U.S. orders for big-ticket manufactured goods dropped unexpectedly in April for the first time in 11 months as a shortage of computer chips disrupted auto production.
The Commerce Department reported Thursday that orders for factory goods meant to last at least three years fell 1.3% in April after rising 1.3% in March. Transportation orders skidded 6.7%. Excluding transportation, which can swing sharply from month to month, durable goods orders were up 1% in April.
Factories have been hamstrung by a shortage of supplies as the U.S. economy reopens from the COVID-19 pandemic and demand for goods and services rebounds rapidly. Orders for auto parts, disrupted by a shortage of computer chips, dropped 6.2% in April. Orders for military capital goods dropped 25.8% after falling 11.7% in March.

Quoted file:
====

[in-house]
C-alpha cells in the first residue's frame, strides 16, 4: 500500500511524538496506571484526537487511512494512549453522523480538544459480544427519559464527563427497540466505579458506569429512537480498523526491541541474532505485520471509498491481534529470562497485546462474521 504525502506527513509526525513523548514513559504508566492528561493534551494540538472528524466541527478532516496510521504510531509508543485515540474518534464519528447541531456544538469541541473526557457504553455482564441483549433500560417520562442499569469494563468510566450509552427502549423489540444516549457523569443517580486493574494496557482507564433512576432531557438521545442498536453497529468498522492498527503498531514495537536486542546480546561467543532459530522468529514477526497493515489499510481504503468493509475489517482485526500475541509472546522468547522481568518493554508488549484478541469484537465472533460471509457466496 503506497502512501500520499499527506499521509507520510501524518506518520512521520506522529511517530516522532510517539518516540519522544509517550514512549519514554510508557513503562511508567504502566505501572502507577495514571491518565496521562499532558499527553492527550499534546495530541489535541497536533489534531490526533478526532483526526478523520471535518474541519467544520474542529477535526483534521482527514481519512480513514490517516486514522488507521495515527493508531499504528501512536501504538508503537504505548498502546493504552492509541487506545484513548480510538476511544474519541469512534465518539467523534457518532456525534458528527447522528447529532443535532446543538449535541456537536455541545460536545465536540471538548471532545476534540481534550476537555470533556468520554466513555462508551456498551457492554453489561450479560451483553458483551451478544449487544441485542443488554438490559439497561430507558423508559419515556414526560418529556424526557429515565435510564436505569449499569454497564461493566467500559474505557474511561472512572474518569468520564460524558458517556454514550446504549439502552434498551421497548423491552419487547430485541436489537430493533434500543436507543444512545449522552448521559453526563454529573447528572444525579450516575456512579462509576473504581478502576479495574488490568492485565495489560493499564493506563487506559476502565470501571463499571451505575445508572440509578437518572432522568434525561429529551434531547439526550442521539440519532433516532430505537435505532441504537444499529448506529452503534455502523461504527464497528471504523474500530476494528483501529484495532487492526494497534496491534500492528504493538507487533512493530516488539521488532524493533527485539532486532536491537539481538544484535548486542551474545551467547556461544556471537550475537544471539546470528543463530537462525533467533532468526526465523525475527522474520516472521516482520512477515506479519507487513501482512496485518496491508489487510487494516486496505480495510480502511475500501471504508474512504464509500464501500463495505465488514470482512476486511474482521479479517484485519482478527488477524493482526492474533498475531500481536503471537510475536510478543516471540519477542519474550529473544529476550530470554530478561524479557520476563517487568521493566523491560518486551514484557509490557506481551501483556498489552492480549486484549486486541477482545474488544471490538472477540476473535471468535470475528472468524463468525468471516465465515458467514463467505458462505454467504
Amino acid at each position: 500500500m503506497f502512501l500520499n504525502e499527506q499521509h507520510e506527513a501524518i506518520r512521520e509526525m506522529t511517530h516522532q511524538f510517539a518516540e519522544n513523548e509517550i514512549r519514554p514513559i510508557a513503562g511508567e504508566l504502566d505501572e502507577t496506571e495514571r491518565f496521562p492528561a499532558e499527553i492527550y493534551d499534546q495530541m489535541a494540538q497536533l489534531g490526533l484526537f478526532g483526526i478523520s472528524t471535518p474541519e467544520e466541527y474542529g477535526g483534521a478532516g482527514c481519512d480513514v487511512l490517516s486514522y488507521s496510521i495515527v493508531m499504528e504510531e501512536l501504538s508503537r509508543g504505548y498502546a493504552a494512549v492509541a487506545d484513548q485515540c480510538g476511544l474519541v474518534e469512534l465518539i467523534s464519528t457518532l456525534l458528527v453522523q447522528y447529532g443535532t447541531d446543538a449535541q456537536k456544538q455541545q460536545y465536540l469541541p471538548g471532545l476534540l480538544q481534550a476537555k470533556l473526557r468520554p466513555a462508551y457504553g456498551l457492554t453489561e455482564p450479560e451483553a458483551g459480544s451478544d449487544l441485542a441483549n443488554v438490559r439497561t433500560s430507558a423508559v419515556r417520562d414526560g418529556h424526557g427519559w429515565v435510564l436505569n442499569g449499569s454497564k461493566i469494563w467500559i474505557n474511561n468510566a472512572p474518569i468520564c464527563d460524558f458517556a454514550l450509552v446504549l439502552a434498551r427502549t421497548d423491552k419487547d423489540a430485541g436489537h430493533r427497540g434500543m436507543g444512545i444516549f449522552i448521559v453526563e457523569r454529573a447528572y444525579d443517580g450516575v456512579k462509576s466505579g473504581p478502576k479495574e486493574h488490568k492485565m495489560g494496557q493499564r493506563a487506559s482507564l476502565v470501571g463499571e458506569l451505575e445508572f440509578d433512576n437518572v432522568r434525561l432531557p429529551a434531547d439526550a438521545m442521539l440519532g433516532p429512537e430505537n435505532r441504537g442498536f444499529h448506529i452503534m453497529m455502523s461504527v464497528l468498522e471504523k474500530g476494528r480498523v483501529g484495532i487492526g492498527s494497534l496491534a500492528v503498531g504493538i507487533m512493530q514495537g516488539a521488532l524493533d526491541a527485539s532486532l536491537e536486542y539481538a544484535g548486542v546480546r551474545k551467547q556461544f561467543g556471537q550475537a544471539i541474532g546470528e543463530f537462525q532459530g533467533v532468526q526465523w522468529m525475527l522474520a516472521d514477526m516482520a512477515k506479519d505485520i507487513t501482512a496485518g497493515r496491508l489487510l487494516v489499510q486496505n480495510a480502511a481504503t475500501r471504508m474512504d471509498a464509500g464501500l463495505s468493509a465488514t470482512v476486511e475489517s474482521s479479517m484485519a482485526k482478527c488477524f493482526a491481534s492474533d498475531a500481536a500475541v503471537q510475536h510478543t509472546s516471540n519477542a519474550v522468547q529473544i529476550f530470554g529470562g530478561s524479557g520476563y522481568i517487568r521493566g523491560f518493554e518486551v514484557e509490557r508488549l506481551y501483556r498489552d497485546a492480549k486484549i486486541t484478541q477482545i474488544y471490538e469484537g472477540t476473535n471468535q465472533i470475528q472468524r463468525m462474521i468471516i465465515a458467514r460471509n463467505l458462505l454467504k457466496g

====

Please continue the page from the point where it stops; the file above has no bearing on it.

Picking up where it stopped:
Economists had expected durable goods orders to rise about 0.7% last month. Despite the unexpected decline, the April report also contained hopeful signs: A category that tracks business investment — orders for nondefense capital goods excluding aircraft — increased 2.3% last month on top of a 1.6% gain in March.
“The signal for the manufacturing sector is still positive, although supply chain constraints continue to be a headwind, preventing a complete recovery to pre-pandemic levels," Rubeela Farooqi, chief U.S. economist at High Frequency Economics, wrote in a research note.
Register for free to continue reading
Registration is a free and easy way to support our truly independent journalism
By registering, you will also enjoy limited access to Premium articles, exclusive newsletters, commenting, and virtual events with our leading journalists
Already have an account? sign in